An Easter Meditation
Names are fascinating. To know someone’s name means, at least on some level, you know them. With the exception of customer service workers, we don’t know the names of strangers.
I grew up with a twin brother. He looks a lot like me. So naturally, I became accustomed to being mistaken for someone else and being called a name not mine. Over time, I learned to expect this from people who know my brother but not me, and from people getting to know one or both of us. But sadly, some—who have spent considerable amounts of time around both my brother and I—have never learned to distinguish between us. They don’t know what name to call us, and this reveals an unfortunate truth: they don’t really know us.
In a scene near the end of John’s biography of Jesus,1 one of Jesus’ followers, a woman named Mary Magdalene, is found weeping outside his tomb.2 She’s crying because she came to see his body, but it’s not there. She thinks someone took it away.3
But when Mary turns around, she sees Someone standing behind her.
It’s Jesus. Alive.
But Mary doesn’t know it’s him. She thinks he’s the gardener.4
But then… “Jesus said to her, ‘Mary.’”5
Now she gets it. Now her eyes are open. Now she can see the risen Jesus standing before her. “She turned and said to him in Aramaic, ‘Rabboni!’ (which means Teacher).”6 Notice: Mary only sees Jesus for who he truly is once she hears him call her name.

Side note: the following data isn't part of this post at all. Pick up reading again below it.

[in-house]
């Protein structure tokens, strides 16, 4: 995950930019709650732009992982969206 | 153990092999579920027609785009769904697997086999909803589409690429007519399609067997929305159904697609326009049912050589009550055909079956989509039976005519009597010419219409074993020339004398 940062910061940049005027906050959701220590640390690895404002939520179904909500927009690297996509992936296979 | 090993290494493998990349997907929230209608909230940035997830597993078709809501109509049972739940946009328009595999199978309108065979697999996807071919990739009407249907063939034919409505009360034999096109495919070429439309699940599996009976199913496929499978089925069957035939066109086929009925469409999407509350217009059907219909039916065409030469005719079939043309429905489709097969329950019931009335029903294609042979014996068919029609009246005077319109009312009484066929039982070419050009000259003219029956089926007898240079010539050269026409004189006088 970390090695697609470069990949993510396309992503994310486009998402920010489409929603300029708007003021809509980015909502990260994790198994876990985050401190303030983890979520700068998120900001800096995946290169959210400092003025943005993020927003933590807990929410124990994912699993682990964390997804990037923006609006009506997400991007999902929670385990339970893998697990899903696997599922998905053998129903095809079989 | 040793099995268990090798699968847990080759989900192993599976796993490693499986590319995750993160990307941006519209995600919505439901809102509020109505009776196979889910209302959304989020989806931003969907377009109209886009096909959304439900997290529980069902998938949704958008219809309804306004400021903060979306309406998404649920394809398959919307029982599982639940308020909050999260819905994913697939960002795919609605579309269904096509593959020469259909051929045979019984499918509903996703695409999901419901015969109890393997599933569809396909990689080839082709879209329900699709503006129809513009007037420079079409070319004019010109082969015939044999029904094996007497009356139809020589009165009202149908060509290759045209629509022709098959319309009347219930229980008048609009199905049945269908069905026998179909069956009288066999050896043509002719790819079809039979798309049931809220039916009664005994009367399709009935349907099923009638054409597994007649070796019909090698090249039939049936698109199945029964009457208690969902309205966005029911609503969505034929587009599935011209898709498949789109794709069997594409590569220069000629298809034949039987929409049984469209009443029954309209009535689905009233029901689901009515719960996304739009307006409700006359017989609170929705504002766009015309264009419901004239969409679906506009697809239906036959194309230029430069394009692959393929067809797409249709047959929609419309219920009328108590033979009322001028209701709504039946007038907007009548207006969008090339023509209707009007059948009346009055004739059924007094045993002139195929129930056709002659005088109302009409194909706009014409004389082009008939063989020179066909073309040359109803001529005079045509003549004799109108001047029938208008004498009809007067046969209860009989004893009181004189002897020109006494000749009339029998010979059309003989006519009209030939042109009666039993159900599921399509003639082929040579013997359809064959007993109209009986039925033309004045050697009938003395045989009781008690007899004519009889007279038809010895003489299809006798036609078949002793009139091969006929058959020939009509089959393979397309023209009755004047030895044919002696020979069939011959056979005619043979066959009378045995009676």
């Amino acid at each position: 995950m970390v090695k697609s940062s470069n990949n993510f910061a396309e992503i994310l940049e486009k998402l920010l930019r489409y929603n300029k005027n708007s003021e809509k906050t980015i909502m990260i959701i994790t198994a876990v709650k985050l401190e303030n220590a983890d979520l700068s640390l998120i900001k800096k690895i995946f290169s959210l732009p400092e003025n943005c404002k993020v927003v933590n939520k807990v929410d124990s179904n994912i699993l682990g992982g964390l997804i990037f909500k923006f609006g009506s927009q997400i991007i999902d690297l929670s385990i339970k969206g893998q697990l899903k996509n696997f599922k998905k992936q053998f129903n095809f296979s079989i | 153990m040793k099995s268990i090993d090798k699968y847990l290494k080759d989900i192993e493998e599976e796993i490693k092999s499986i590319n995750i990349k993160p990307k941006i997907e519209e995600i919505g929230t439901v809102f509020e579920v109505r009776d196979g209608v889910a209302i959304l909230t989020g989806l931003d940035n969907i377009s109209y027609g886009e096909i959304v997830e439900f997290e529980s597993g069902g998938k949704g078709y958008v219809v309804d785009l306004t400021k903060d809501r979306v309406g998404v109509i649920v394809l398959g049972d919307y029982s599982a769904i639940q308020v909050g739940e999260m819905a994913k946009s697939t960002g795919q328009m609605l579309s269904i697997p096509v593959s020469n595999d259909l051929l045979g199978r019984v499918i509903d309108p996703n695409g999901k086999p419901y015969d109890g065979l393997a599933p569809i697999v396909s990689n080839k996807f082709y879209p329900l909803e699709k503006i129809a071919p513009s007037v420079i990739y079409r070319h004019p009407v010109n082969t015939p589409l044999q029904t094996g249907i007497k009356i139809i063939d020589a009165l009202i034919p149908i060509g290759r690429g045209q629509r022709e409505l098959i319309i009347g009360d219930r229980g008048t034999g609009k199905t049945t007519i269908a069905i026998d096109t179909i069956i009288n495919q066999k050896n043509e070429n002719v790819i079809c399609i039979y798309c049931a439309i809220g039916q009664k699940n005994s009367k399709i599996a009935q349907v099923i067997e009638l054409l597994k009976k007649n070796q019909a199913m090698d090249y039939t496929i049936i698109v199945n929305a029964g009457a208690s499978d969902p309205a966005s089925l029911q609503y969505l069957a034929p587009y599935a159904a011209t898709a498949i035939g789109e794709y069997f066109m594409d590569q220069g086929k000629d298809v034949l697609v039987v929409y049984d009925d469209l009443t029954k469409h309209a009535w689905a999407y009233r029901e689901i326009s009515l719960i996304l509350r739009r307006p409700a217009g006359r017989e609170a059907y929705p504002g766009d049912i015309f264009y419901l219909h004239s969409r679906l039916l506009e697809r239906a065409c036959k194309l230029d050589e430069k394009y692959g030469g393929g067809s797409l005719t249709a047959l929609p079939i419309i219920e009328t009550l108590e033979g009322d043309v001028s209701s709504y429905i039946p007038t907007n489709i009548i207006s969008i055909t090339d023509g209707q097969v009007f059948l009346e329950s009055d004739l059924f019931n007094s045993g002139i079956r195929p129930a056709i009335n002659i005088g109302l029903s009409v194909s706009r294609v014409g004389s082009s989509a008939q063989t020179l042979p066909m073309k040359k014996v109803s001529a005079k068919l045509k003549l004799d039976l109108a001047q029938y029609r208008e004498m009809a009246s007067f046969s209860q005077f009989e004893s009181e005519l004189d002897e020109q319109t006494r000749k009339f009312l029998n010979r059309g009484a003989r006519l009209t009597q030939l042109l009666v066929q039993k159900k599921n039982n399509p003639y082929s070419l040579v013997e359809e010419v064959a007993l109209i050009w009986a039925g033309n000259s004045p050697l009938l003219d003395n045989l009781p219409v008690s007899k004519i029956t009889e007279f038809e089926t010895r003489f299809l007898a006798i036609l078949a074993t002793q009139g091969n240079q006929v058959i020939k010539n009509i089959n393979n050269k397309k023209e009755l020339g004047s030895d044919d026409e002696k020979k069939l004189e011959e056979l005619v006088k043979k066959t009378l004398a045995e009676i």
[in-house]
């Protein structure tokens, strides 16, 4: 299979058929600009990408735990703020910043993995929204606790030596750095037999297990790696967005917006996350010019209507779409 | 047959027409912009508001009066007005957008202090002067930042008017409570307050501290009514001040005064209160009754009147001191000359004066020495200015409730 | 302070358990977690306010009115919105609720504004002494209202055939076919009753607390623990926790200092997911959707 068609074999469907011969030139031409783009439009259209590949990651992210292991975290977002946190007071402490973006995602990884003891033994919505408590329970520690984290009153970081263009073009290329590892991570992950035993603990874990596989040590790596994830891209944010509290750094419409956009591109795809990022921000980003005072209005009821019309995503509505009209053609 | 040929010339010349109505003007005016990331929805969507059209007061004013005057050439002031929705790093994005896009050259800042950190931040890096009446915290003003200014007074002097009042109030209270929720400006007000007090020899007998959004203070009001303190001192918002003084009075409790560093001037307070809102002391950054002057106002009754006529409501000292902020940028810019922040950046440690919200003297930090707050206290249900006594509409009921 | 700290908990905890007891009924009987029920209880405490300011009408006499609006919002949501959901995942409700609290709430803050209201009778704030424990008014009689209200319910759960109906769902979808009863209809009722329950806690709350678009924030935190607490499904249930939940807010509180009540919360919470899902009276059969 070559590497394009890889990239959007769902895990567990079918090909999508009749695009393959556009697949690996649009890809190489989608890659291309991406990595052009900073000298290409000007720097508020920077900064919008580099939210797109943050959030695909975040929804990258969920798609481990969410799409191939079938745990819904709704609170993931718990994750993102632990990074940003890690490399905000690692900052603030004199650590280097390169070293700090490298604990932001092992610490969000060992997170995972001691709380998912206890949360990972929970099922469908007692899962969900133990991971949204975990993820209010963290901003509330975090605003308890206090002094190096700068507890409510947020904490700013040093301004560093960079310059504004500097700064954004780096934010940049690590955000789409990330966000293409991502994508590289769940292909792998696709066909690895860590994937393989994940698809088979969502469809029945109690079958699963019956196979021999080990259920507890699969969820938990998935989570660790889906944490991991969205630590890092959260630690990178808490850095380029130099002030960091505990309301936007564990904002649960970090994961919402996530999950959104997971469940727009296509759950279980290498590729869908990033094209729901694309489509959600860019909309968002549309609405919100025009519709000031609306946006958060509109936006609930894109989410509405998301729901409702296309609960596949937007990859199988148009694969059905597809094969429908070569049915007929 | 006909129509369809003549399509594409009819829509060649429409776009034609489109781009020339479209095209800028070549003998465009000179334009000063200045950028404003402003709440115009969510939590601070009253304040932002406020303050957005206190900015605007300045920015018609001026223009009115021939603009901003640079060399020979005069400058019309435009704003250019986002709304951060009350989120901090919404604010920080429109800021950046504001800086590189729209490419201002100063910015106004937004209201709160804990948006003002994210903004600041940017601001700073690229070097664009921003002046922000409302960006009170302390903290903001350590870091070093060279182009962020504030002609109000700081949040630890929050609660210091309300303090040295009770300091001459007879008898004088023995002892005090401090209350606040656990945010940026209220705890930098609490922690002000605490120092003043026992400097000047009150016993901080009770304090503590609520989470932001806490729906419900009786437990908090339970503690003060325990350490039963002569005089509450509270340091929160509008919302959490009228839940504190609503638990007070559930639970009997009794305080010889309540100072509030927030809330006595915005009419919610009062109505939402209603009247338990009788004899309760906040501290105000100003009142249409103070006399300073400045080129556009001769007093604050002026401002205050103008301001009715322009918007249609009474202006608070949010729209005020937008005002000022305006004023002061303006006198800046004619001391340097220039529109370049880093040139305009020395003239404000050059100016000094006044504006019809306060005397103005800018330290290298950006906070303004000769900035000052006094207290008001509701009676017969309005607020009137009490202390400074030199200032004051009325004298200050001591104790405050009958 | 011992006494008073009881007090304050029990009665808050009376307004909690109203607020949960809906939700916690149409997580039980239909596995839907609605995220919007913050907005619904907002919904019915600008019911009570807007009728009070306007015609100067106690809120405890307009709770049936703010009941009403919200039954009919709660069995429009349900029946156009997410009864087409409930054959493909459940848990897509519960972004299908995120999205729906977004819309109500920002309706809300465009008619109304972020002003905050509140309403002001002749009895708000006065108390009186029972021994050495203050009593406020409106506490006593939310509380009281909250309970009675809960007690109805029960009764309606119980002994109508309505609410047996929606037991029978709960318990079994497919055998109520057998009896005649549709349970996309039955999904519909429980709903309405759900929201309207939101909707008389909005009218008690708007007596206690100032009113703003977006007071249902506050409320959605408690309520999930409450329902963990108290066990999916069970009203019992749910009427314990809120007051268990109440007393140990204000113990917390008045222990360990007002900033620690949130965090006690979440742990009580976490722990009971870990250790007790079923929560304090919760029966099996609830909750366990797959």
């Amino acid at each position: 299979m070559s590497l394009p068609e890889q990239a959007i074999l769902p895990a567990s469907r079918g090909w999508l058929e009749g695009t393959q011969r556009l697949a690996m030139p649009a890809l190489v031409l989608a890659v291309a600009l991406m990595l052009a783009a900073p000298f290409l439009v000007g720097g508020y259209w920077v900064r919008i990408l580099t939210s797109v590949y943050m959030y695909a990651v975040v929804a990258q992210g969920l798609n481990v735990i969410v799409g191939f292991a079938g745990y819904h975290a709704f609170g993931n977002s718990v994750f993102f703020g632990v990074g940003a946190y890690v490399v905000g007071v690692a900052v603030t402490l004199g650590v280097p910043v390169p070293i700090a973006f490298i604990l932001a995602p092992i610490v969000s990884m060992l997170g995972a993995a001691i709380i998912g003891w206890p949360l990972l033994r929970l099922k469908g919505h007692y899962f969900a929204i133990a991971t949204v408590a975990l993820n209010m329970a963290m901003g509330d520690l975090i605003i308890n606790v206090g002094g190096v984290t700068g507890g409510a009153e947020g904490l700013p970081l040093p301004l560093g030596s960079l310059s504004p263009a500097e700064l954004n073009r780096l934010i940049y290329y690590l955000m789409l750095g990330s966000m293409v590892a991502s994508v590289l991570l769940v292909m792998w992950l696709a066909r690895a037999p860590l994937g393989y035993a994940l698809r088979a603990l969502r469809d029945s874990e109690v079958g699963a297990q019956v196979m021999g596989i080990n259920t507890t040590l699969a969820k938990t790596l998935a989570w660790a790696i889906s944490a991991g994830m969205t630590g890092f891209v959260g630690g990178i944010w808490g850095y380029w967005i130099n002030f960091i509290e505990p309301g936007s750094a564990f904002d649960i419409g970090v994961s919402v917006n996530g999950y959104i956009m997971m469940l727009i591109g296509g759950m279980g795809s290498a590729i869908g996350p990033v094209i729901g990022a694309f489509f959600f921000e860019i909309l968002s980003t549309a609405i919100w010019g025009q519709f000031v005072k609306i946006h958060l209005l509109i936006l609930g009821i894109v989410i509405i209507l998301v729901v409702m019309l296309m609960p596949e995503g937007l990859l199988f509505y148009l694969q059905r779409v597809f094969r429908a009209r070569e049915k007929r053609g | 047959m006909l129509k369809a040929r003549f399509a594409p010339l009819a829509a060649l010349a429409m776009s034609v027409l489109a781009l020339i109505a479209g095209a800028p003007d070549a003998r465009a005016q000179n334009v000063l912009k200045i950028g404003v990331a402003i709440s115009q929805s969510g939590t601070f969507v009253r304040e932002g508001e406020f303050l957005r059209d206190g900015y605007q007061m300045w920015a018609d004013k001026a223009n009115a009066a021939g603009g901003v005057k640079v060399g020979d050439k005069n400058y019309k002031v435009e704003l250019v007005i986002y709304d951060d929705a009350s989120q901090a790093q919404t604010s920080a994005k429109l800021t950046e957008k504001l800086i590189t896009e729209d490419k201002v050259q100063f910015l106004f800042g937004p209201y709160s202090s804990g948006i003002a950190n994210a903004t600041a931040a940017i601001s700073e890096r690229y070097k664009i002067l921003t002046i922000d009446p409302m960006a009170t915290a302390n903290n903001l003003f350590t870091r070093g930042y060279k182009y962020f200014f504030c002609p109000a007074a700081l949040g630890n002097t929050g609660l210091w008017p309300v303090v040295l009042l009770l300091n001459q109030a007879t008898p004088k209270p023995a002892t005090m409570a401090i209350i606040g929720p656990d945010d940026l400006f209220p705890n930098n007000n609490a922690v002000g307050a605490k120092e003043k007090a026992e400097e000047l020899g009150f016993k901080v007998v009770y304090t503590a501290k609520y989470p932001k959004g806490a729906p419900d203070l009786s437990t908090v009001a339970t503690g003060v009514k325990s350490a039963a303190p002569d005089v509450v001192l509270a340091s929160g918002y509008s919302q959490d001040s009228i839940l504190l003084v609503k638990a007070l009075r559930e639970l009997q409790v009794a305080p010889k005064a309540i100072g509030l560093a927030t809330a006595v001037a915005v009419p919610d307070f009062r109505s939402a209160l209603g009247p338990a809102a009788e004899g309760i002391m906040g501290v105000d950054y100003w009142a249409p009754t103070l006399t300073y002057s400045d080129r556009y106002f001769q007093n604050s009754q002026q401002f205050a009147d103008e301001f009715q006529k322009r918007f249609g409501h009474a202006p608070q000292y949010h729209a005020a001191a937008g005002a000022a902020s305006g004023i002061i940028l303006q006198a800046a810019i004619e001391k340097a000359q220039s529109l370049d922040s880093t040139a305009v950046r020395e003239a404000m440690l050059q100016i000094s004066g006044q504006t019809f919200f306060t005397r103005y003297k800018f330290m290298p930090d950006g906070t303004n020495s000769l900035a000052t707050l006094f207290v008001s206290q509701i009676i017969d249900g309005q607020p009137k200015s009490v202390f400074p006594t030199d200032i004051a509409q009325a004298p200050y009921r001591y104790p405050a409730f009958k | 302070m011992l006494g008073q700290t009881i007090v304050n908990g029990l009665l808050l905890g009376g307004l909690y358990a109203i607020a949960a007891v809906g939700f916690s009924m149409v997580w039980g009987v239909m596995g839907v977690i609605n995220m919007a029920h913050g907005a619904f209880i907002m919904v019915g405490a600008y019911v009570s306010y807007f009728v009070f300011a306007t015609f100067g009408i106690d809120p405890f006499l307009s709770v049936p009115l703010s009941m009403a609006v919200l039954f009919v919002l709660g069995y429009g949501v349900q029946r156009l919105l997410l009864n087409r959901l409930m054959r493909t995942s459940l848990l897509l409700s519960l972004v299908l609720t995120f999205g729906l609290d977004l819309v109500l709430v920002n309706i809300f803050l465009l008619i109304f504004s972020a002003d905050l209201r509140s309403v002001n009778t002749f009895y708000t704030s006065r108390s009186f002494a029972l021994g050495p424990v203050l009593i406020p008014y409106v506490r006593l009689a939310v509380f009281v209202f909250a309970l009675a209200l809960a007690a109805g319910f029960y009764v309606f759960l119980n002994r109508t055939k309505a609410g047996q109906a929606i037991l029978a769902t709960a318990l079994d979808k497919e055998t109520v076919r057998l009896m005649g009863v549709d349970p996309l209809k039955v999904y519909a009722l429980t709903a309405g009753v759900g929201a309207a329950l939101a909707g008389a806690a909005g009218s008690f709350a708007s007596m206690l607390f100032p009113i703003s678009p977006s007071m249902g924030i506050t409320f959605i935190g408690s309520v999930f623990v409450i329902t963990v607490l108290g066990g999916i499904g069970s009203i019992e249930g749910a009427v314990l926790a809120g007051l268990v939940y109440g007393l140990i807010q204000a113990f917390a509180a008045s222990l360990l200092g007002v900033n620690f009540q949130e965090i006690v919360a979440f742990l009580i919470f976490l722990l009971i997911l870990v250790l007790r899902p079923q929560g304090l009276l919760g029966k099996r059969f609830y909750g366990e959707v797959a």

It’s the same for us. Everything changes when we realize Jesus knows us and reveals himself to us by calling us by name into a “…conscious awareness of His Presence.”7 Until we hear Christ’s call, we are unable to see him rightly. But when we hear his voice speaking our name, we begin to understand: Jesus is not a distant deity, nor a character from an old fable, but a real Person who manifests his Presence to us and longs to be known by us.
What would it look like for you to live with the knowledge Jesus deeply knows you and calls you into his Presence? And what would it look like for the universal Church to come together as a people who live in response to the God who reveals himself to us and calls us by name?
1. John 20:11-18. On the four Gospels (known as Matthew, Mark, Luke, and John) as ancient biography, see Pitts, A.W. (2020). The Fowler Fallacy: Biography, History, and the Genre of Luke-Acts. Journal of Biblical Literature, 139(2), 341-359 (esp. 348-351); and Wright, N.T., & Bird, M.F. (2019). The New Testament in Its World: An Introduction to the History, Literature, and Theology of the First Christians, 681-684. Grand Rapids, MI: Zondervan Academic.
2. John 20:11
3. John 20:13
5. John 20:16a ESV
6. John 20:16b ESV
7. Tozer, A. W., (2017 ). From The Pursuit of God. In The Essential Tozer Collection, 42. (J.L. Snyder, Ed.) Minneapolis, MN: Bethany House.